I am a huge fan of social entrepreneurs. Run a profitable business while doing good in the world. Kind of can’t beat that. Also, many of the times that returns might not be as high (but their are returns) but everyone involved is ok with that.As someone that gives, I never give money and direct it to something. I know how hard it is to raise money and then to have a donor tell you what you need to do with it sometimes is not what you need right now.
Could they crowd fund this foundation a starting point.Eg SeedInvest or Microventures?
There is no money to ever be made back. There are some organizations that are saving the world, one person at a time, and there are zero rewards for the investor. It is the foundations that support these type of organizations and it would be nice to see foundations move in to the 21st century in how they support and stay supporting non-profit organizations.
Great points. I also wonder about how well funds are being spent when I see a Park Avenue office address.
Your complaint reminds me a lot of the origin story of (wait for it)… bond rating agencies. I suspect this connection will seem farfetched but bear with me if you can. (Siebar: none of what follows defends the existing agencies as businesses, this is a discussion of their industry and business model, not their recent conduct and results.)Once upon a time, every investor had to make their own decisions about whether a given bond issuer was investment-grade or not. Just like nonprofits as you describe them, that’s dozens or hundreds of institutions doing the same evaluation, over and over, of the same choices. They had to (“due diligence”), and yet they had no idea of best practices, and so they followed odd shibboleths and arbitrary, data-intensive, ill-conceived heuristics.Moreover, many owners of capital were unwilling to entrust their assets to third parties to manage, because the owner had no confidence in the incentives of those third-party managers. After all, if the manager lost all their money on wild speculation, the worst the owner could do was fire them — the mistake was made by the third-party manager, but the pain was felt by the owner. The classic “principal-agent conflict.” And as long as that conflict lay unresolved, a lot of potentially productive capital stayed dormant in deposit accounts. It was too much work to invest it yourself, and you couldn’t trust it to someone else.The bond rating agencies were invented to mediate this conflict and capture this economy of scale. The incentives themselves are hard to change, but the owners and the third-party agents could agree on general risk levels, as in “I can’t afford to lose this money, so earn from it what you can but make sure I at least get my capital back.” That translates to “AAA.” At the other end is “I really want a superior return and recognize that there is a risk I might lose some capital.” That translates to single-B and below ratings.Bond rating agencies, even now 100+ years later, still basically answer that one question — “will I get my money back?” The ratings are more finely graded now (AAA, AA, A…) but the fundamental issue is still about getting your original money back.Ratings for non-profits would work along the same lines: but instead of “will I get my money back?” the rating should speak to “will I get my money’s worth in solving the problem I care about?” Charity Navigator takes a first stab at this, by measuring (among many other things) how much of a nonprofit’s income goes out in fees to their fund-raisers (here’s the ten charities that spend the highest proportion of their income on fundraising, a very scary list: http://www.charitynavigator…. But Charity Navigator is a data service, not a judgment service — they can’t say whether the money is well spent, or spent on the stated mission of the charity.Bottom line — if you want to disrupt the nonprofit world, resolve the principal-agent conflict and capture the economies of scale inherent in separating the role of asset-gathering and asset-management from the role of making the world a better place. To do this, disclosure and data aggregation are necessary but not sufficient — what’s needed is a new layer in the industry, one that consumes the data and outputs relative judgments of “money’s worth” estimates.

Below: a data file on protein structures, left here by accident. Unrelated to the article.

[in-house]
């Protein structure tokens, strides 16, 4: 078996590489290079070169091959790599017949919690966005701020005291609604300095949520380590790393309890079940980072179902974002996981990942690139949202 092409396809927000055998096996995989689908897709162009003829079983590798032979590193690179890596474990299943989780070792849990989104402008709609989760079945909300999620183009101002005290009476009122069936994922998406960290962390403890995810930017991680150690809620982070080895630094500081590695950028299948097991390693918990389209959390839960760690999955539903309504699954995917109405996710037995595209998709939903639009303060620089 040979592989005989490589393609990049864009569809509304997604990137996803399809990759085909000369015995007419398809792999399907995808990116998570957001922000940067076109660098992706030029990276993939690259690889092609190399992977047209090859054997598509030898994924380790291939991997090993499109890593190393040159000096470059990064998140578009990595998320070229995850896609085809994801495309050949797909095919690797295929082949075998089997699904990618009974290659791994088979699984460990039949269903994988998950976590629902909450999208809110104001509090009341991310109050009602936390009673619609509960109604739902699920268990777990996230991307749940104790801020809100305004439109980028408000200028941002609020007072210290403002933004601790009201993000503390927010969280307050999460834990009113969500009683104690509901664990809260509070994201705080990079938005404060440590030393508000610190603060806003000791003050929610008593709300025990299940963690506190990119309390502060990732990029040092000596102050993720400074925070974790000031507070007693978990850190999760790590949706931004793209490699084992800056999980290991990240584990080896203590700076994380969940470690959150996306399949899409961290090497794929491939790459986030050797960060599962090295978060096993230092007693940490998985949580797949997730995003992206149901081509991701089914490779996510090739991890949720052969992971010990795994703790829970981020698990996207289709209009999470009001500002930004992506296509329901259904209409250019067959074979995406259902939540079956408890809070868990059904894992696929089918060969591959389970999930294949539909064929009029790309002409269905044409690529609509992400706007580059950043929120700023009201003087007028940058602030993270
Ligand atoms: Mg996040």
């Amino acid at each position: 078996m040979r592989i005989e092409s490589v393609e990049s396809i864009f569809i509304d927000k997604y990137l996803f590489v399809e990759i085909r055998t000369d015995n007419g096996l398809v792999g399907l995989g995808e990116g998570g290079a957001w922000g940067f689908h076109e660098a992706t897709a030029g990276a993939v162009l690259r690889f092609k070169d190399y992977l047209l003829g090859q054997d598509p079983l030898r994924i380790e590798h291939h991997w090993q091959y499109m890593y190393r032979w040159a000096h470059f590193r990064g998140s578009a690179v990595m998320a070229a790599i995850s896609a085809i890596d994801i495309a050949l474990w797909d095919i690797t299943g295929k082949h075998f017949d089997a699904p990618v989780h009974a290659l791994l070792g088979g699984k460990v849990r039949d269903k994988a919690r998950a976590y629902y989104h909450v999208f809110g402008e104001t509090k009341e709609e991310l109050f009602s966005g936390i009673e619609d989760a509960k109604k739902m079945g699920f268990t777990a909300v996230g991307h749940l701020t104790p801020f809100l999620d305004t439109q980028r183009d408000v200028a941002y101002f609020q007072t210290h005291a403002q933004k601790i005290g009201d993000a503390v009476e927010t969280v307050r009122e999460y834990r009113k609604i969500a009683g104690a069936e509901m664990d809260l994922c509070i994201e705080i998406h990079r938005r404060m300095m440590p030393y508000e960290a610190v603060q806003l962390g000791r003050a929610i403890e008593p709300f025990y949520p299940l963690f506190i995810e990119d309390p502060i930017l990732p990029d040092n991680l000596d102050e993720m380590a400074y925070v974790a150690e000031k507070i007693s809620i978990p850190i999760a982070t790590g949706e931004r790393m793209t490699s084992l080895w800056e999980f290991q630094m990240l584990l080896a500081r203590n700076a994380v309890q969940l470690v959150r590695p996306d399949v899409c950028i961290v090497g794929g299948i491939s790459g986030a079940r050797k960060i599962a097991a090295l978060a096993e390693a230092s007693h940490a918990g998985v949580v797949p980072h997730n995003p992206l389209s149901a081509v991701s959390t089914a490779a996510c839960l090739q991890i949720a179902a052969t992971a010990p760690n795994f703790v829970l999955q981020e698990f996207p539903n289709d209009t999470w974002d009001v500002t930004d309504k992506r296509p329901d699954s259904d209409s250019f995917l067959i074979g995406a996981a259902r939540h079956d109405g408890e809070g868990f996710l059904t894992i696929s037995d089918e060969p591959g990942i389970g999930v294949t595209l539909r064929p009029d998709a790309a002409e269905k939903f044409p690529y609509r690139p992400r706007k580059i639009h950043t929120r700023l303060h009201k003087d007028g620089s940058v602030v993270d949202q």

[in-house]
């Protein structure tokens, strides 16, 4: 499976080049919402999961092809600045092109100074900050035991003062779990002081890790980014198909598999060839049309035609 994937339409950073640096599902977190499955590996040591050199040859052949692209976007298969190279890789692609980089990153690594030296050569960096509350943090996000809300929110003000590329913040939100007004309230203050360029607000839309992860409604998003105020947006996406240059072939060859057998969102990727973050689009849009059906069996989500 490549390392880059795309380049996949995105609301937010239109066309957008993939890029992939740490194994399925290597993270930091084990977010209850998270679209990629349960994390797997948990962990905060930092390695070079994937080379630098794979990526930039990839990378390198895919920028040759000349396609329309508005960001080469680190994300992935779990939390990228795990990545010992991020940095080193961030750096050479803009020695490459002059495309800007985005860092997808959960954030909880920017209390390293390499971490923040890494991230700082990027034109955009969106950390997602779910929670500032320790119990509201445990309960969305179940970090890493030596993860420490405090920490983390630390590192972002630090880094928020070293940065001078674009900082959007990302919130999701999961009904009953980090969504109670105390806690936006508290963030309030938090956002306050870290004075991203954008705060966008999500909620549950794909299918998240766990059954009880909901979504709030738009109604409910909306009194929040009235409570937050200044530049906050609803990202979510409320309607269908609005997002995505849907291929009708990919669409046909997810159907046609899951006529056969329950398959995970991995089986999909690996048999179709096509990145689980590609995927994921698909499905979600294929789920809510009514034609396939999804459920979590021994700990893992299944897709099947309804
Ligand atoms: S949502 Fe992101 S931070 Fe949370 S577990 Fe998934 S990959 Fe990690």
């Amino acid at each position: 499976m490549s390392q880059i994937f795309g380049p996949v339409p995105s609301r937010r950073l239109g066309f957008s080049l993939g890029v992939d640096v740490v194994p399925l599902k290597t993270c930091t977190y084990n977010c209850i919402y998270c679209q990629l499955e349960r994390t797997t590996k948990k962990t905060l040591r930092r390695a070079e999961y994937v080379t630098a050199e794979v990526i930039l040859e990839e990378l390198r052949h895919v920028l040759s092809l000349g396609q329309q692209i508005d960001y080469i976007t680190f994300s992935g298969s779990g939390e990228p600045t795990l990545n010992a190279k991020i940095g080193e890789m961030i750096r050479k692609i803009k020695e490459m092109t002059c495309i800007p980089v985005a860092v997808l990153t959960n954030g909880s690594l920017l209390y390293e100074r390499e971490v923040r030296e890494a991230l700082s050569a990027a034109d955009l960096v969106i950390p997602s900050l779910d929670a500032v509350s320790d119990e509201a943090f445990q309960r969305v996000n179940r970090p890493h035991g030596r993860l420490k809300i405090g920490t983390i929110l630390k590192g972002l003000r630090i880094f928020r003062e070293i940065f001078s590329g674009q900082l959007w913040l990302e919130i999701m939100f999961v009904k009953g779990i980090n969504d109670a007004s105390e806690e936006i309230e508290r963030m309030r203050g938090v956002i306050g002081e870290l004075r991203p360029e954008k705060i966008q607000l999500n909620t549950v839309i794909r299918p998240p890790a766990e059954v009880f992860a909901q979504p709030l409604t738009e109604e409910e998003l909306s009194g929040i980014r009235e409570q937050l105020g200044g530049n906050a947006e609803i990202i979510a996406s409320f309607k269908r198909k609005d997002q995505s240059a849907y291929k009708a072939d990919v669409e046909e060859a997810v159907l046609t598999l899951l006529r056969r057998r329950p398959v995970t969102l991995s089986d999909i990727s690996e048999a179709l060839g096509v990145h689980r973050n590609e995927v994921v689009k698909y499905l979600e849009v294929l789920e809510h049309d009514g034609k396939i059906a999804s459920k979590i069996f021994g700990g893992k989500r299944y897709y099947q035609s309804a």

People like you friend may not always be acknowledged but she’s one of the lucky few who truly feel the joy of helping other people. For what it’s worth, it’s not how big your name gets in the philantropic society but how genuine you really wanted to help, isn’t it? Good luck to friend!
Just seeing this post now. Feels eerily familiar. Your friend is lucky to know you, Joanne.